The current model Lancer has been with us for a while now, some 8 years in fact. Despite dropping the hardcore Evolution model, Mitsubishi isn’t quite finished with the car yet and have announced a host of changes for the 2016 model year.
You could hardly call the changes drastic, as overall the 2016 Lancer still looks like the same car they introduced all those years ago, but it has been updated with a bolder front bumper that features vertical LED accents.
If you think the updates at the front are nothing special, prepare to be underwhelmed around back – where it looks like precisely nothing has changed. Along the sides the Lancer now has mirrors with integrated turn signals and a flashy (optional) set of 18-inch wheels.
Keeping in-line with the Lancer’s subtle exterior ‘nip and tuck’ update, the interior has received a similarly modest array of upgrades, including standard USB connectivity in a redesigned centre console, standard display audio, and a redesigned, optional infotainment system. In addition to the new standard features Mitsubishi will offer a colour LCD display in the instrument cluster, the LED running lights, and climate controlled air-conditioning on the base ES model.
Thankfully, there’s a few additional changes to the drivetrains on offer, with Mitsubishi expanding the range of trim levels which will come standard with their All-Wheel Control all-wheel-drive system – including SE and new SEL trims, and is available on the ES as an option. All AWD-equipped cars will come standard with the same CVT8 gearbox which we’ve seen before in the Outlander Sport and Outlander, while the base ES and more aggressive (style wise anyway) GT models will come with a five-speed manual as standard. Despite the new CVT, the engine lineup is otherwise unchanged for 2016.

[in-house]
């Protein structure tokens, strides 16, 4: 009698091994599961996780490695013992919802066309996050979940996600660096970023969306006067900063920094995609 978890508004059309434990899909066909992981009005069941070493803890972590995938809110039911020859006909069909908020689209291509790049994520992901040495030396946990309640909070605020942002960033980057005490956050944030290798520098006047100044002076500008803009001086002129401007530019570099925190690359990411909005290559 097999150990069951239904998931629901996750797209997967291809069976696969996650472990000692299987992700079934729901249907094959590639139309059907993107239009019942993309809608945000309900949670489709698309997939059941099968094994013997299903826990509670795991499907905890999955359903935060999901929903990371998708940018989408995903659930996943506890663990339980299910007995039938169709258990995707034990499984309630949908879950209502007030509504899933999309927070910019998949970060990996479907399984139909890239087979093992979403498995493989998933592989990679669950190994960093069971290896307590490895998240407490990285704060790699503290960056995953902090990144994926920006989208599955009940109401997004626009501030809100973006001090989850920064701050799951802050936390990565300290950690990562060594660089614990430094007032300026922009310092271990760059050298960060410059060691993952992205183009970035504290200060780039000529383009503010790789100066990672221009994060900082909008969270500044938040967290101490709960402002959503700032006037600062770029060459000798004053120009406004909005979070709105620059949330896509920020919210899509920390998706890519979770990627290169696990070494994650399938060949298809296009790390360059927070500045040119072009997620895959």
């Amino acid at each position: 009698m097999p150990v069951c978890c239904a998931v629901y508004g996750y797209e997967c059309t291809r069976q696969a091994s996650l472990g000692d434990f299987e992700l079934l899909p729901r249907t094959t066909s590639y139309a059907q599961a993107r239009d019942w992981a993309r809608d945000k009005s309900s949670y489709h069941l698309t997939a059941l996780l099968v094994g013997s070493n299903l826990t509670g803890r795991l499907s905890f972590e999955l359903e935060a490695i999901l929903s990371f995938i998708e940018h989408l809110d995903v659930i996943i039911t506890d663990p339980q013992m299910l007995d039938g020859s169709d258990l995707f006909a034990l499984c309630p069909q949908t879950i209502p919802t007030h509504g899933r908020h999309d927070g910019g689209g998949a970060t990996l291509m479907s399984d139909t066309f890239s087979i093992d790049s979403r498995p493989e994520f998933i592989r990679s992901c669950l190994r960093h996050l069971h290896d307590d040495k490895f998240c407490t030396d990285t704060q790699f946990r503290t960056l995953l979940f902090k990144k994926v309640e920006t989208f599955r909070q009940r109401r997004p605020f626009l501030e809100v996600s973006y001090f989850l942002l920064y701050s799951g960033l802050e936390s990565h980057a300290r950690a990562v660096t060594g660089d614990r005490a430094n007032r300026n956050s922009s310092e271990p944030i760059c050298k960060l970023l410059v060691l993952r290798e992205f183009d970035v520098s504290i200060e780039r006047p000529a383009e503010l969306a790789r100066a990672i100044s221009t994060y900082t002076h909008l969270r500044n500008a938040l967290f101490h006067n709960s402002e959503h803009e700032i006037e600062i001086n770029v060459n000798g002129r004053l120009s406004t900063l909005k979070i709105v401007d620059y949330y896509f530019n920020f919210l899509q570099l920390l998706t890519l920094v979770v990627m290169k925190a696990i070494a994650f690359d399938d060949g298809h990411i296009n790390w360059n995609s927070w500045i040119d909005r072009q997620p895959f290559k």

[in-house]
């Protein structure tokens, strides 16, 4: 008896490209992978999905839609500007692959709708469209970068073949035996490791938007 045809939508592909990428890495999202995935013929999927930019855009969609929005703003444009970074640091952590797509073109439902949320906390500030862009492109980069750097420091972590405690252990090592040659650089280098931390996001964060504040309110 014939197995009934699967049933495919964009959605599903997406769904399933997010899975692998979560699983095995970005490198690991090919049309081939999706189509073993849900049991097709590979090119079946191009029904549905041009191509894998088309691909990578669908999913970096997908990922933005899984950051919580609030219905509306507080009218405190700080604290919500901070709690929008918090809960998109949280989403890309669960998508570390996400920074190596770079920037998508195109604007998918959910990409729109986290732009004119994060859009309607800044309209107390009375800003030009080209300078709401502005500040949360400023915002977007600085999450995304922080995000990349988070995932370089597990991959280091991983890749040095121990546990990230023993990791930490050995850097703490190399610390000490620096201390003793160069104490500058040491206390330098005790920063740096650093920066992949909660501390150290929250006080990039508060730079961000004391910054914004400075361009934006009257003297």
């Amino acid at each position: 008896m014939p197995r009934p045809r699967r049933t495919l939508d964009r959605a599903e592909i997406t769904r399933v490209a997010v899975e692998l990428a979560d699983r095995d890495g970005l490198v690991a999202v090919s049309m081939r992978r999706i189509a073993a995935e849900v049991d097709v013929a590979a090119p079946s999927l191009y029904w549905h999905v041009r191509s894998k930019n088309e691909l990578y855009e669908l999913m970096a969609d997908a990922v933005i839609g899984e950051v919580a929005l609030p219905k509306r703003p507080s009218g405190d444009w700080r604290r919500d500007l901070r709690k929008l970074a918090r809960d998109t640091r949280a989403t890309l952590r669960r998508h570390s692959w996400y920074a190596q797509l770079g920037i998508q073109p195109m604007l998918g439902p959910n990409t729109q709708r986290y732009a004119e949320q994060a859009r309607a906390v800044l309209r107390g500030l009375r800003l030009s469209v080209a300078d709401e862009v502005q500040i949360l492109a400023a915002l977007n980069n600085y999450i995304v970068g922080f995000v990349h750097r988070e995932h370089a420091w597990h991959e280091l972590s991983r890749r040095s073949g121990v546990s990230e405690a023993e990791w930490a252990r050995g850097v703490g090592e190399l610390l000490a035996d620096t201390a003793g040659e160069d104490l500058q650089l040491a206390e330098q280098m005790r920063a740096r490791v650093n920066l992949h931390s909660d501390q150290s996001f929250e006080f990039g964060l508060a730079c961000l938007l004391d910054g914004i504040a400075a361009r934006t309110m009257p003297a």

As if Mitsubishi dropping the Lancer Evolution models wasn’t bad enough, they’ve just announced that the slightly less hot Ralliart versions are also going to be given the flick. This is a bit of a shame, as the Ralliart offered all-wheel-drive, turbocharged power and the Evo’s dual-clutch transmission for healthy levels of performance, but it simply didn’t set the sales chart on fire.
It is unknown how long Mitsubishi will continue to building the Lancer in the remaining trim levels, but what we do know is it will not be replaced in the future by an all new model. Mitsubishi has reportedly decided not to develop any more sedans because of severe competition within the segment, instead choosing to focus on more profitable SUVs, PHEVs and Electric vehicles.